Title

Biceps tenotomy versus tenodesis: Patient-reported outcomes and satisfaction

Document Type

Article

Publication Date

2-18-2020

Abstract

Background: Biceps tenotomy and tenodesis are surgical treatments for pathology of the proximal tendon of the long head of the biceps. There is debate over which procedure provides better patient outcomes. Purpose: Compare patient-reported outcomes and satisfaction between biceps tenotomy and tenodesis. Methods: This retrospective cohort study including all patients undergoing arthroscopic biceps tenodesis or tenotomy as part of more extensive shoulder surgery with a single surgeon. Concomitant procedures included rotator cuff repair, subacromial decompression, acromioclavicular joint resection, and debridement. Patients 36-81 years old were contacted by phone at > 2-year post-operatively to complete a biceps-specific outcome questionnaire. Subject decision not to participate was the sole exclusion criterion. Satisfaction scores and frequencies of potential biceps-related downsides (biceps cramping/spasms, biceps pain, shoulder pain, weakness, cosmetic deformity) were analyzed for the effects of procedure, sex, and age. Results: Satisfaction score distributions were similar between patients with tenodesis and patients with tenotomy (χ 2 = 8.34, P = 0.08), although slightly more patients with tenodesis than patients with tenotomy reported being satisfied or very satisfied (96% versus 91%). Perceived downsides occurred more frequently among patients with tenotomy than in patients with tenodesis: 59% of patients with tenotomy reported ≥ 1 downside, versus 37% of patients with tenodesis (P < 0.01). In patients reporting ≥ 1 downside, distributions of total downsides differed between procedures (χ 2 = 10.04, P = 0.04): patients with tenotomy were more likely to report multiple concurrent downsides than were patients with tenodesis (31% versus 16%). Each individual downside tended to be reported as present by a greater proportion of patients with tenotomy than patients with tenodesis. Sex had no effect on satisfaction or downsides, but there was a trend for older patients to report higher satisfaction and fewer downsides. Conclusions: Biceps tenotomy and tenodesis are both viable treatments for proximal biceps tendon pathology, yielding high patient satisfaction. There were trends toward greater satisfaction and fewer problems in patients with tenodesis. Still, younger patients with tenodesis did report perceived downsides. Alternatively, older patients tended to be more satisfied with both procedures overall. Regardless of procedure, most patients receiving either tenotomy or tenodesis would undergo their respective surgery again. Level of Evidence: Level III evidence, retrospective comparative cohort study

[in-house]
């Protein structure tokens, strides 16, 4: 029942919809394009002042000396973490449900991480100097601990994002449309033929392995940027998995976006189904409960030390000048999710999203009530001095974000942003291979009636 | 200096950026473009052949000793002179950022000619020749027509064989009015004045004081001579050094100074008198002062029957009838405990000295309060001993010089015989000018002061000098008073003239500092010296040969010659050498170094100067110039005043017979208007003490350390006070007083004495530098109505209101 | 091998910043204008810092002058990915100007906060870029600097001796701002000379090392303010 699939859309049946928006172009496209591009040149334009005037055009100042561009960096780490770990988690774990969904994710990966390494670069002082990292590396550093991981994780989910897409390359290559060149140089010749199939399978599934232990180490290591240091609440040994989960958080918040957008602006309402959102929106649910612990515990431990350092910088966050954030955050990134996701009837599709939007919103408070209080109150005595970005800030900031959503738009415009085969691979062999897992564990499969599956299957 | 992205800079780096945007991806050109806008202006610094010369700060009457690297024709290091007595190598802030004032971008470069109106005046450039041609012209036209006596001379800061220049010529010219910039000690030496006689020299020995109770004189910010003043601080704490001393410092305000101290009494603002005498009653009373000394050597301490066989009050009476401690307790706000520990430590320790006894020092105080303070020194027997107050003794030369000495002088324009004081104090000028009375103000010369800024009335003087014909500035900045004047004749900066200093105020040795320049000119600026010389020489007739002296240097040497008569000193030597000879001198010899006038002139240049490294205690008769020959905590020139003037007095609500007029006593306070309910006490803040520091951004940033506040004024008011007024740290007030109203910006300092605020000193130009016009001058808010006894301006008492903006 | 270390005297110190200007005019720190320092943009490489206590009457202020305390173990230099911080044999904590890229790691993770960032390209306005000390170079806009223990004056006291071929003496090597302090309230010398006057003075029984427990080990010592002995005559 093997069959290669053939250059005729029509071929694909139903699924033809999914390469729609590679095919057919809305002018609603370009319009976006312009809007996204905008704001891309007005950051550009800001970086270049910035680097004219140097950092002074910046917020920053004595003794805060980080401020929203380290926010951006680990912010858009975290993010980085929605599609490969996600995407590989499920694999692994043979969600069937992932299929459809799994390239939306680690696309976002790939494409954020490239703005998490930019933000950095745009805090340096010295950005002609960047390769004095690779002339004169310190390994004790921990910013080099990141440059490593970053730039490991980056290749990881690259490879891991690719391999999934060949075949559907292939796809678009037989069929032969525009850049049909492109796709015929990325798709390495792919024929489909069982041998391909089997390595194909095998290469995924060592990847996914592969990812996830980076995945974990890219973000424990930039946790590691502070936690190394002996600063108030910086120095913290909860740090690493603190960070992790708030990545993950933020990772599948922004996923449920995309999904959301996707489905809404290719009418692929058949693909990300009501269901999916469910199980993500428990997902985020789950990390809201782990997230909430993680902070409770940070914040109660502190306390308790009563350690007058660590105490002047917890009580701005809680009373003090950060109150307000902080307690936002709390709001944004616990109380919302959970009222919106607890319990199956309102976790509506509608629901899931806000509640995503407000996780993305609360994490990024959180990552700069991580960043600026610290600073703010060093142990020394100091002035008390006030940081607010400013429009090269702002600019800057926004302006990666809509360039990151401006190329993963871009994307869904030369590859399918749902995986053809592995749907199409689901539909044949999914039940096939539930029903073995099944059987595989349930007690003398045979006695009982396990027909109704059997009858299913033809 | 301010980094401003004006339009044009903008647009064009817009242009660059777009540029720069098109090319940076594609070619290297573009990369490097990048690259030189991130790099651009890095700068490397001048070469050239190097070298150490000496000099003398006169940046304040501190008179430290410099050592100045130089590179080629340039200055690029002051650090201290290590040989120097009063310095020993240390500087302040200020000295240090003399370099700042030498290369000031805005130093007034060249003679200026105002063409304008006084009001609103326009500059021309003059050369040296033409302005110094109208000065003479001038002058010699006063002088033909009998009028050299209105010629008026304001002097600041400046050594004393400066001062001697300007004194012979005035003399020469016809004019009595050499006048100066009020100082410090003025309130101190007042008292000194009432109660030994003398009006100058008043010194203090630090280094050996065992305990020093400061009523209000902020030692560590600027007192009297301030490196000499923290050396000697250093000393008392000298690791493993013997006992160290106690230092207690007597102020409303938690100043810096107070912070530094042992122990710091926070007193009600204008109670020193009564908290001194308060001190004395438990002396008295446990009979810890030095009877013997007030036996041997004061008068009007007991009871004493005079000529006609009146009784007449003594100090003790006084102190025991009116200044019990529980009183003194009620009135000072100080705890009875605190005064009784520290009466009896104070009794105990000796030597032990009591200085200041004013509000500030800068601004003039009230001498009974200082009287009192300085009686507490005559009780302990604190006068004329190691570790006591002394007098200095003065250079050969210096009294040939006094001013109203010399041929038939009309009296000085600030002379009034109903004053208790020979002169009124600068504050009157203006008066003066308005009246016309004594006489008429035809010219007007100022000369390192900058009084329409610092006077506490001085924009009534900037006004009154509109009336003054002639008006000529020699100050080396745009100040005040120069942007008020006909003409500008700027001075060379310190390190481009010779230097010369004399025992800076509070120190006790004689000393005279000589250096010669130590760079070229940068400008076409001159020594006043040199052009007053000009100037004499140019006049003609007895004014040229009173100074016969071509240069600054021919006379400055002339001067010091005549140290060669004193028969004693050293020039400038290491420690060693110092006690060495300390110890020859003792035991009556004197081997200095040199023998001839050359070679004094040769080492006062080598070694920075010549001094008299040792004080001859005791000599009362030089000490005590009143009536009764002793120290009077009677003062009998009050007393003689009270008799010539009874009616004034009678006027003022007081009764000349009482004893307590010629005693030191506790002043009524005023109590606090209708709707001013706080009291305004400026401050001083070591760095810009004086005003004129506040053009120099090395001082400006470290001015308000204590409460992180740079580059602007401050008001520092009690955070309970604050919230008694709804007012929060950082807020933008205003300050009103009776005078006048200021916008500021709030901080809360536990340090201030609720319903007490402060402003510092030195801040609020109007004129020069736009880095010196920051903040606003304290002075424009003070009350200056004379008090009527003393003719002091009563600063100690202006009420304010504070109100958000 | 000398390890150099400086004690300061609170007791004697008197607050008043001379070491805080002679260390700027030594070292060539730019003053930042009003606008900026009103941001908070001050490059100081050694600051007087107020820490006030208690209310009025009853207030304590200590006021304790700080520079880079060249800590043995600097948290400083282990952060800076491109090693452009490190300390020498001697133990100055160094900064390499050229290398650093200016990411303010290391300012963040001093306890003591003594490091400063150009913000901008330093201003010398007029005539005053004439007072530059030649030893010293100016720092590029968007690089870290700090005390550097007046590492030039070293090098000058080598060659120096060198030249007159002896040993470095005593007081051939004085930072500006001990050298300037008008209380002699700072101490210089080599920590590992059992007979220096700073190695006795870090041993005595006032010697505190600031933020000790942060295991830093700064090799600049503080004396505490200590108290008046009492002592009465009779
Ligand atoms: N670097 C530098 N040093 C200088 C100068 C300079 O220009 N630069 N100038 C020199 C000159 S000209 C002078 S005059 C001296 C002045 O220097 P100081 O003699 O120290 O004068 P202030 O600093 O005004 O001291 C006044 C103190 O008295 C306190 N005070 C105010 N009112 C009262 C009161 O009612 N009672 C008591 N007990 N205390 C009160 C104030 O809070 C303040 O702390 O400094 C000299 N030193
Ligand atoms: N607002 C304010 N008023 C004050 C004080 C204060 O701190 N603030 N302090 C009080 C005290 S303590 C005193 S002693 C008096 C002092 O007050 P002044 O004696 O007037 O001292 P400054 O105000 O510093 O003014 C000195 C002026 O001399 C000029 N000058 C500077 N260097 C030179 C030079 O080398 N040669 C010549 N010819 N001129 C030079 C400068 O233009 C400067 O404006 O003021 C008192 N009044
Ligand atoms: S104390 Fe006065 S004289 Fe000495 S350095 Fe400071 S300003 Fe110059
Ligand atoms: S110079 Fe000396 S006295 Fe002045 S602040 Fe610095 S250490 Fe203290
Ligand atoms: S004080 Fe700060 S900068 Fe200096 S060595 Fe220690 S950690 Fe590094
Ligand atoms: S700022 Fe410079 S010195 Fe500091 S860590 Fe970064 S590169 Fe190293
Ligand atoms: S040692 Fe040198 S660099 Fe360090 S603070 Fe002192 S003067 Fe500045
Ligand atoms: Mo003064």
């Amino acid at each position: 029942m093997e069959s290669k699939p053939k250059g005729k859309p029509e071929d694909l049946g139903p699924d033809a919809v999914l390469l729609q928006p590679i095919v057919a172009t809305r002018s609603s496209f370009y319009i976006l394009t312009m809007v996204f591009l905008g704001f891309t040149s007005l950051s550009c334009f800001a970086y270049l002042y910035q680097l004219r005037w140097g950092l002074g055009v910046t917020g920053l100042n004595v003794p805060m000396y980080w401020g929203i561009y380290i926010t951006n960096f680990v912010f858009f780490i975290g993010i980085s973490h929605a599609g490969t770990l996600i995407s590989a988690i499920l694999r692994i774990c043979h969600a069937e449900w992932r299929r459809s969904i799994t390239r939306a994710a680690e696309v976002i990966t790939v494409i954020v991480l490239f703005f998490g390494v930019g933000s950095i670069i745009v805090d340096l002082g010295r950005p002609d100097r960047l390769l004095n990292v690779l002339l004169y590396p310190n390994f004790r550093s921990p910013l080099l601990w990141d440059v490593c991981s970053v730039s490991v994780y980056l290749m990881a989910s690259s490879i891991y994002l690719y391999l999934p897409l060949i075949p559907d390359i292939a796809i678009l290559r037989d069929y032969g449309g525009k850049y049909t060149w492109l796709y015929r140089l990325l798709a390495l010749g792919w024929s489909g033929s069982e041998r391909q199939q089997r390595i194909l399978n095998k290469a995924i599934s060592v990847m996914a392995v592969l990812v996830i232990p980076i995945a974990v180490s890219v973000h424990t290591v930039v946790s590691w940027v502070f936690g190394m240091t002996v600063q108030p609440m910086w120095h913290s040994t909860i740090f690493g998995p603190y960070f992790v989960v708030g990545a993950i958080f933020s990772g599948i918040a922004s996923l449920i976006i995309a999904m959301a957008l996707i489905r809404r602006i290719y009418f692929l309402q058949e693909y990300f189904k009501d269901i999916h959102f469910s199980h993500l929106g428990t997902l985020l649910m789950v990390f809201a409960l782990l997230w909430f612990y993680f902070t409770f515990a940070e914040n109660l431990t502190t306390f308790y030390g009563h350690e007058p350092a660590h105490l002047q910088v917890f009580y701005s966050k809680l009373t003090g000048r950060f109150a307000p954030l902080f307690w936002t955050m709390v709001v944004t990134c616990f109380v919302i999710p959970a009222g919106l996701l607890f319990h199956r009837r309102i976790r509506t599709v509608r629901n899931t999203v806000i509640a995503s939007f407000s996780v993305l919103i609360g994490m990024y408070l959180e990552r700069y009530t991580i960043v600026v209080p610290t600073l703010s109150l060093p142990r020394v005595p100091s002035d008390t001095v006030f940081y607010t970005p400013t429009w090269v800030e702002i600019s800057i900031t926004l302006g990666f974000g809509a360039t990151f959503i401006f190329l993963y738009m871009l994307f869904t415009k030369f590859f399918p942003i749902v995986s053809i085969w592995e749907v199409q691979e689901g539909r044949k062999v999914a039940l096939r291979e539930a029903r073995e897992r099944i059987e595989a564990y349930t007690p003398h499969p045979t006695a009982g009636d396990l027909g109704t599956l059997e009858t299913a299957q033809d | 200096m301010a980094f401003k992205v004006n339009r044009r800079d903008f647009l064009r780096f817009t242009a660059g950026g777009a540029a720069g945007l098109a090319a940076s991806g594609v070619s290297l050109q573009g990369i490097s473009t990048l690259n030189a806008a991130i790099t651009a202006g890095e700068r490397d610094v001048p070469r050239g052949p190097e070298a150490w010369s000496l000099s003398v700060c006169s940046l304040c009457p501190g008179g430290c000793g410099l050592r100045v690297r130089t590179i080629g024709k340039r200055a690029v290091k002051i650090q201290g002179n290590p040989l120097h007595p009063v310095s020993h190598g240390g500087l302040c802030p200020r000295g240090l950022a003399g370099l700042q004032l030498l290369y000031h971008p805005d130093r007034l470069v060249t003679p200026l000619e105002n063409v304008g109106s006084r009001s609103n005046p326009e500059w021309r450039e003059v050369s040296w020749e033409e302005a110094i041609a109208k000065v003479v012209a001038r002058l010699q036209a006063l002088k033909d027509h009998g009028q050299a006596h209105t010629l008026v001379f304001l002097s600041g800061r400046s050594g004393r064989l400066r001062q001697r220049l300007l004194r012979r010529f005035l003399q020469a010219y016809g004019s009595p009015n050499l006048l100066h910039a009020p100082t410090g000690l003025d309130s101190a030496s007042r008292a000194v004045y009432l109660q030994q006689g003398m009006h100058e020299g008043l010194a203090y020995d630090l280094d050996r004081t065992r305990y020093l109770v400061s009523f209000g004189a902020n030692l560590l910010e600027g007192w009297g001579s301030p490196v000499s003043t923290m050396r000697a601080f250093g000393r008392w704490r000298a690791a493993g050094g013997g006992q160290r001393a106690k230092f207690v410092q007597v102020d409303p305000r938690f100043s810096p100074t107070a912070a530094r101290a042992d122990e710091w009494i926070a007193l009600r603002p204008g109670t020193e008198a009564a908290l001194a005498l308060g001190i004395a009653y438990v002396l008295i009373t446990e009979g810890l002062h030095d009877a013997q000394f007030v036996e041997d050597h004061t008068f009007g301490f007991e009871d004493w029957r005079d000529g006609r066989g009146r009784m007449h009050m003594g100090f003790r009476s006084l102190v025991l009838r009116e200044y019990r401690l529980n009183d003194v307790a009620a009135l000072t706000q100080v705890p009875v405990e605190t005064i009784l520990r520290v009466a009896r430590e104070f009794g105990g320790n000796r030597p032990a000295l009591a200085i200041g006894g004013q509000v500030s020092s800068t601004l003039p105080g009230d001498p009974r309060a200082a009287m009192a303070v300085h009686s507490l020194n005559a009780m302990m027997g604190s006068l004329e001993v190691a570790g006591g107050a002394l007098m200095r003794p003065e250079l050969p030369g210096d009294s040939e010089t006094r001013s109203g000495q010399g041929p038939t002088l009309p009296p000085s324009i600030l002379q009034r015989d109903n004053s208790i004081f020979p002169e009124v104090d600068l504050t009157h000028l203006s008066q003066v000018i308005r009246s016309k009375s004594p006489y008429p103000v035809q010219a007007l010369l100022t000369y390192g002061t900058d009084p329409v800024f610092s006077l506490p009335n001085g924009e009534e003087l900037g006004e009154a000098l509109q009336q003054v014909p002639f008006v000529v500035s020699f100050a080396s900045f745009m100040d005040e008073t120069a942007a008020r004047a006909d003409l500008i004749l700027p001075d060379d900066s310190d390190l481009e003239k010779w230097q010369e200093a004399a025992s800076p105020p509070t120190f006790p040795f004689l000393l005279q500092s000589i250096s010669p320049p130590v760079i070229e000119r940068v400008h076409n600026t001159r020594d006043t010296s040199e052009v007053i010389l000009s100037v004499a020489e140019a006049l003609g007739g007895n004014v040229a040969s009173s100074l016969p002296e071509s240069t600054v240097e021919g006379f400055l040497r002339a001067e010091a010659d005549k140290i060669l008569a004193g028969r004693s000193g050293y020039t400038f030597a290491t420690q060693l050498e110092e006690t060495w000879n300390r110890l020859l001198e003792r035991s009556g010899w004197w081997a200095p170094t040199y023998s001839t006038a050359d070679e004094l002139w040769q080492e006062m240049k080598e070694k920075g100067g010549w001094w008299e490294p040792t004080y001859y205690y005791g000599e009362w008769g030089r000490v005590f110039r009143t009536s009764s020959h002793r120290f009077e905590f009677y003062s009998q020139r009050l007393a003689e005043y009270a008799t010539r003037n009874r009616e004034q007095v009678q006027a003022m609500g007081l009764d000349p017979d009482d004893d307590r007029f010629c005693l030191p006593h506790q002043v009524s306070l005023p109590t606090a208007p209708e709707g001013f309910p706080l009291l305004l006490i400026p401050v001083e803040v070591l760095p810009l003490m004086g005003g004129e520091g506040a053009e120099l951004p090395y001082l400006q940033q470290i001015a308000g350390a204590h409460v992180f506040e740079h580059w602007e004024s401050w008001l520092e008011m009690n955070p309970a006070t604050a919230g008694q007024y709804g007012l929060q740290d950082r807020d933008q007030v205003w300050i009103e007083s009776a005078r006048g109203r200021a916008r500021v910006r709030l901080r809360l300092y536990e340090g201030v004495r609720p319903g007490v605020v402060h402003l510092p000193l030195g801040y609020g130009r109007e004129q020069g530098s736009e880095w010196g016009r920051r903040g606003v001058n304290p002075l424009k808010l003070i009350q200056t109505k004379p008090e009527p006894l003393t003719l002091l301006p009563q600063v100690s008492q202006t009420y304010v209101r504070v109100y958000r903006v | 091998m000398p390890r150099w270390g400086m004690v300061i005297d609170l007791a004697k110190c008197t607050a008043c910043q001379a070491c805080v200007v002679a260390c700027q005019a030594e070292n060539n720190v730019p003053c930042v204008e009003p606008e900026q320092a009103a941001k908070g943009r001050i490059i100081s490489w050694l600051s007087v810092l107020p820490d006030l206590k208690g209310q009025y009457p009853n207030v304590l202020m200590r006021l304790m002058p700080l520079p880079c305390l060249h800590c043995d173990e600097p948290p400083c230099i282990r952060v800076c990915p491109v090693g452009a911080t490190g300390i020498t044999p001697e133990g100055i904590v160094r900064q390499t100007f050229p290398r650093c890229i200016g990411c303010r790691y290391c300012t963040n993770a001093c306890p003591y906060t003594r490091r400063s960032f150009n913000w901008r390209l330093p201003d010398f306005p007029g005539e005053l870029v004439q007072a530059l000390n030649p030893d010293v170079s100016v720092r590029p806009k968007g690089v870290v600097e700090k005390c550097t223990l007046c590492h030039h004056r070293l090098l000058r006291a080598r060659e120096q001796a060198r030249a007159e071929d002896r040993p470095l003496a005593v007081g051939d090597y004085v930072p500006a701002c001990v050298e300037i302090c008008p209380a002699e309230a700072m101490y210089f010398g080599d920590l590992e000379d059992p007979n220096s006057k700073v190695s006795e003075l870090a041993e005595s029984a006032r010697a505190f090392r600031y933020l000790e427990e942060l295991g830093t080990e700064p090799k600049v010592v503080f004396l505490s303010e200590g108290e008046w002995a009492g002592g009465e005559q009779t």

DOI

10.1186/s13018-020-1581-3

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